A Brief History of Zero Trust Security
The Forrester Zero Trust model, which has been around since 2009, argues that organizations should regard all network traffic as untrusted, regardless of where it’s coming from. The idea of a trusted internal perimeter leaves the organization at risk if that perimeter is compromised or an insider turns malicious.
Of course, the situation has evolved significantly since 2009. Thanks to an increasingly mobile workforce and the widespread adoption of cloud services, it’s no longer safe to assume that your data is secure simply because a credential checks out. With most data breaches involving stolen credentials, authorized and unauthorized access can look identical. The traditional perimeter has moved beyond the network to wherever the user is attempting to access the data.
As the way we work has evolved, so has the discussion around Zero Trust. In early 2018, Forrester proposed the Zero Trust eXtended Ecosystem (ZTX), with data being a key component of the model.
Actors accessing or processing the data are also all seen as untrusted by default, and Forrester specifically highlights a second critical component of the ZTX: people. Securing this component involves securing the identity and access around the user. In today’s modern workforce, this is often where the perimeter extends. While next-generation firewalls (NGFWs) and micro-segmentation technology is critical to controlling the network fabric, what is called Next-Generation Access (NGA) provides security at this new people-centric perimeter.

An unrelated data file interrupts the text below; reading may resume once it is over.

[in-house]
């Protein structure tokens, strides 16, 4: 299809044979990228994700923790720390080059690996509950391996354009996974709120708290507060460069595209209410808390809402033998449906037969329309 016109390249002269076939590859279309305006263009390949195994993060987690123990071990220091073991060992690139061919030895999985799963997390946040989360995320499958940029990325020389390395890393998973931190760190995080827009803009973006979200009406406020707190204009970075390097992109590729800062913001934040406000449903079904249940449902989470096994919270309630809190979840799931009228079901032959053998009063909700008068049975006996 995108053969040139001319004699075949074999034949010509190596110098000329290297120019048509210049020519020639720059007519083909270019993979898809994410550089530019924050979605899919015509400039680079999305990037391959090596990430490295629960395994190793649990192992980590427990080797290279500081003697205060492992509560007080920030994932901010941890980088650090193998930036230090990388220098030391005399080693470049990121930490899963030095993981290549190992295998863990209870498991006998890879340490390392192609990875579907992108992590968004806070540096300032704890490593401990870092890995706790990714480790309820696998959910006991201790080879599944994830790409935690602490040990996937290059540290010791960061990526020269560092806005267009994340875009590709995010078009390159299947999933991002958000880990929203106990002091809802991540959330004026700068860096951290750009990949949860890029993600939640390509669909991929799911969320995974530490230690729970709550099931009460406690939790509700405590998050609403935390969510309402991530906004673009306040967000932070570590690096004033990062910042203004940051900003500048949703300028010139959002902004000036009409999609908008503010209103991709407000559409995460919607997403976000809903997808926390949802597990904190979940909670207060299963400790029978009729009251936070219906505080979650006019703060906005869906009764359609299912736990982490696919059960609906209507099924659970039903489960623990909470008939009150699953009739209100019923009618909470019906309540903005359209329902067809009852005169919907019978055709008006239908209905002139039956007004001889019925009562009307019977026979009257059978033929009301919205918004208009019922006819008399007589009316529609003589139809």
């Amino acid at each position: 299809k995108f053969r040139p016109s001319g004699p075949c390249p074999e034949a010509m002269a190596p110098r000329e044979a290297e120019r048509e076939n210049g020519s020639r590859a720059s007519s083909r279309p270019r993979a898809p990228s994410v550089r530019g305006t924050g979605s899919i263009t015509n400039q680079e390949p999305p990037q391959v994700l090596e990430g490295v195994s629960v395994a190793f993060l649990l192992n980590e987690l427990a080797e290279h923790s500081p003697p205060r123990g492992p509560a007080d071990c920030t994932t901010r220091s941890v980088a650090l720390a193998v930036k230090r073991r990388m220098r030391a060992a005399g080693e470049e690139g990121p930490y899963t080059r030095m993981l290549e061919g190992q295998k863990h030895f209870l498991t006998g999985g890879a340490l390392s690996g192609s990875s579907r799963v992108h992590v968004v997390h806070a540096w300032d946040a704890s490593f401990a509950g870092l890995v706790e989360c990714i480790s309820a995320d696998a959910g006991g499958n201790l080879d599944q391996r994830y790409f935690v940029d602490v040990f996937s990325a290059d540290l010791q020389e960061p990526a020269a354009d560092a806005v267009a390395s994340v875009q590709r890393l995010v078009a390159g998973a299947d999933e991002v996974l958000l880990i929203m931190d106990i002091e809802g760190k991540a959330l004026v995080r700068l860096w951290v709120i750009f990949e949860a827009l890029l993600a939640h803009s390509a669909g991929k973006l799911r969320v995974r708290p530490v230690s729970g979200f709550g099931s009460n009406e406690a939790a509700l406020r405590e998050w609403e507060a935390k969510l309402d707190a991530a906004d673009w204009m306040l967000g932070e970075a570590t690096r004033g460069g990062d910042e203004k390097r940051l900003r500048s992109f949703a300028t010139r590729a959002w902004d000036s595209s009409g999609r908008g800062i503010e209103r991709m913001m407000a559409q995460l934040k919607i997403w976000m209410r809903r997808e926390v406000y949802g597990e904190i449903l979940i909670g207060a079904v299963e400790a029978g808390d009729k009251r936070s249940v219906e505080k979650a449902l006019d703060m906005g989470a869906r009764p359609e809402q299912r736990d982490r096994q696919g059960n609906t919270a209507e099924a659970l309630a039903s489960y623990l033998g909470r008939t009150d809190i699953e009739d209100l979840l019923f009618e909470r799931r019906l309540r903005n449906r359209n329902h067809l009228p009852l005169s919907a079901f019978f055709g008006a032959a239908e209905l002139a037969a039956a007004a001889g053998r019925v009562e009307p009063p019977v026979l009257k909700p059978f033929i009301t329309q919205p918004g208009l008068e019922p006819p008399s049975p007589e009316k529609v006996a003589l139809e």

With this in mind, other key components of Forrester’s ZTX include the workloads, networks, and devices associated with users. Greater emphasis is placed on monitoring and automating services within the environment, since accurately assigning privileges—and closely monitoring what is done with those privileges—is crucial to ensuring security. With people acting as the new perimeter, it’s important to pay attention both to where they are gaining access from and what they do with that access.
In 2014, Google published BeyondCorp as a practical application of the Zero Trust framework. BeyondCorp suggests three key ideas: connecting from a particular network should not determine the services you can access; access should be granted based on what’s known about the user and the device; and finally, all access to services must be authenticated, authorized and encrypted.
Under BeyondCorp, securing the user’s access plays a central role in how the model was implemented across their employees, with strong authentication required. In fact, Google recently reported that they hadn’t been successfully phished since 2017 by implementing strong MFA policies. By also looking at device context, better access control decisions can be made that balance security and usability, such as only prompting for a second factor on risky device states.
Implementing an identity-centric Zero Trust model
While the original network-centric Zero Trust model was appropriate for that era, CISOs today need to contend with making access decisions across devices and users not controlled by the organization. Devices may not be managed, and users may be contractors or partners, so how do we start to think about trust in this world? With identity being the foundation of access management, it’s clear that a Zero Trust security model must start with identity.